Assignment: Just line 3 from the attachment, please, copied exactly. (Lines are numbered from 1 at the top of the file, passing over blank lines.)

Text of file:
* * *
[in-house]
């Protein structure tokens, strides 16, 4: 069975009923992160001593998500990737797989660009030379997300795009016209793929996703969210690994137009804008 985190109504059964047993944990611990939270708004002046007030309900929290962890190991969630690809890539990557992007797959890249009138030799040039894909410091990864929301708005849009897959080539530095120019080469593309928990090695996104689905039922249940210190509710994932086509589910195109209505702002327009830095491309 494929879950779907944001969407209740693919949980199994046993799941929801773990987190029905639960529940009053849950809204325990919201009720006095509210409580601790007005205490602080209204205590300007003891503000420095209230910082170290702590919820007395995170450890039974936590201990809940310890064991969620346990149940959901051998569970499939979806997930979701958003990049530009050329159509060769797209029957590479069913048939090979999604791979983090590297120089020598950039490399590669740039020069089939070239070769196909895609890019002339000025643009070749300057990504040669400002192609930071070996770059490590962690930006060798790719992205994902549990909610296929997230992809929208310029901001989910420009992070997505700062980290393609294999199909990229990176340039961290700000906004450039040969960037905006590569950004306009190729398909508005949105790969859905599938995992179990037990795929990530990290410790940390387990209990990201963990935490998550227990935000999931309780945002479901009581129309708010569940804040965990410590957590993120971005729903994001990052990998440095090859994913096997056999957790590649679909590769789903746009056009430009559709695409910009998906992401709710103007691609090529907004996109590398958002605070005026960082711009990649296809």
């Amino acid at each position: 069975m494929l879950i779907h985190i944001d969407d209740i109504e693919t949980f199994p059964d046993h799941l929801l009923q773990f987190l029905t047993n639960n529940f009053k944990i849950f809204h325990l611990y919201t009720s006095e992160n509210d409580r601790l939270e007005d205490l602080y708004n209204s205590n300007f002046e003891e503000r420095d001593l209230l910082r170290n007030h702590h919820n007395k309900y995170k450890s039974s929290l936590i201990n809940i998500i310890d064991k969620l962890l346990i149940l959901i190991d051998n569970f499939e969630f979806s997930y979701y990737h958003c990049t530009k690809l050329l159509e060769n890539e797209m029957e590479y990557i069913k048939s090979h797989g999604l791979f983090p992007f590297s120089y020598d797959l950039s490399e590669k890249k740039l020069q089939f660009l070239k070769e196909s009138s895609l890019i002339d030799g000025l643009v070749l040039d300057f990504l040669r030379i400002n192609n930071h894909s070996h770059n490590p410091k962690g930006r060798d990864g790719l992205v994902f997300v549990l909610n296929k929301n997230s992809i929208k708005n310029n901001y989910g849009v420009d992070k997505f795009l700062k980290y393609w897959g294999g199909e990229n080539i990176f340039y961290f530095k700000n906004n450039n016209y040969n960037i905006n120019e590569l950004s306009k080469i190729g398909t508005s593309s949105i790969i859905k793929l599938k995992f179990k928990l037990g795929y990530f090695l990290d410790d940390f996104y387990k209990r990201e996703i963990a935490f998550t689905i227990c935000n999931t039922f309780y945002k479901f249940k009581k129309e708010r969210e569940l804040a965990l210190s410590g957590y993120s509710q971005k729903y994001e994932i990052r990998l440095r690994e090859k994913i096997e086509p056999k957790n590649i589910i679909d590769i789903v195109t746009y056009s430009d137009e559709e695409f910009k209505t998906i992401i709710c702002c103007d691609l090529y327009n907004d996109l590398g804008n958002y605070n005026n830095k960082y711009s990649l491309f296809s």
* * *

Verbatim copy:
């Amino acid at each position: 069975m494929l879950i779907h985190i944001d969407d209740i109504e693919t949980f199994p059964d046993h799941l929801l009923q773990f987190l029905t047993n639960n529940f009053k944990i849950f809204h325990l611990y919201t009720s006095e992160n509210d409580r601790l939270e007005d205490l602080y708004n209204s205590n300007f002046e003891e503000r420095d001593l209230l910082r170290n007030h702590h919820n007395k309900y995170k450890s039974s929290l936590i201990n809940i998500i310890d064991k969620l962890l346990i149940l959901i190991d051998n569970f499939e969630f979806s997930y979701y990737h958003c990049t530009k690809l050329l159509e060769n890539e797209m029957e590479y990557i069913k048939s090979h797989g999604l791979f983090p992007f590297s120089y020598d797959l950039s490399e590669k890249k740039l020069q089939f660009l070239k070769e196909s009138s895609l890019i002339d030799g000025l643009v070749l040039d300057f990504l040669r030379i400002n192609n930071h894909s070996h770059n490590p410091k962690g930006r060798d990864g790719l992205v994902f997300v549990l909610n296929k929301n997230s992809i929208k708005n310029n901001y989910g849009v420009d992070k997505f795009l700062k980290y393609w897959g294999g199909e990229n080539i990176f340039y961290f530095k700000n906004n450039n016209y040969n960037i905006n120019e590569l950004s306009k080469i190729g398909t508005s593309s949105i790969i859905k793929l599938k995992f179990k928990l037990g795929y990530f090695l990290d410790d940390f996104y387990k209990r990201e996703i963990a935490f998550t689905i227990c935000n999931t039922f309780y945002k479901f249940k009581k129309e708010r969210e569940l804040a965990l210190s410590g957590y993120s509710q971005k729903y994001e994932i990052r990998l440095r690994e090859k994913i096997e086509p056999k957790n590649i589910i679909d590769i789903v195109t746009y056009s430009d137009e559709e695409f910009k209505t998906i992401i709710c702002c103007d691609l090529y327009n907004d996109l590398g804008n958002y605070n005026n830095k960082y711009s990649l491309f296809s």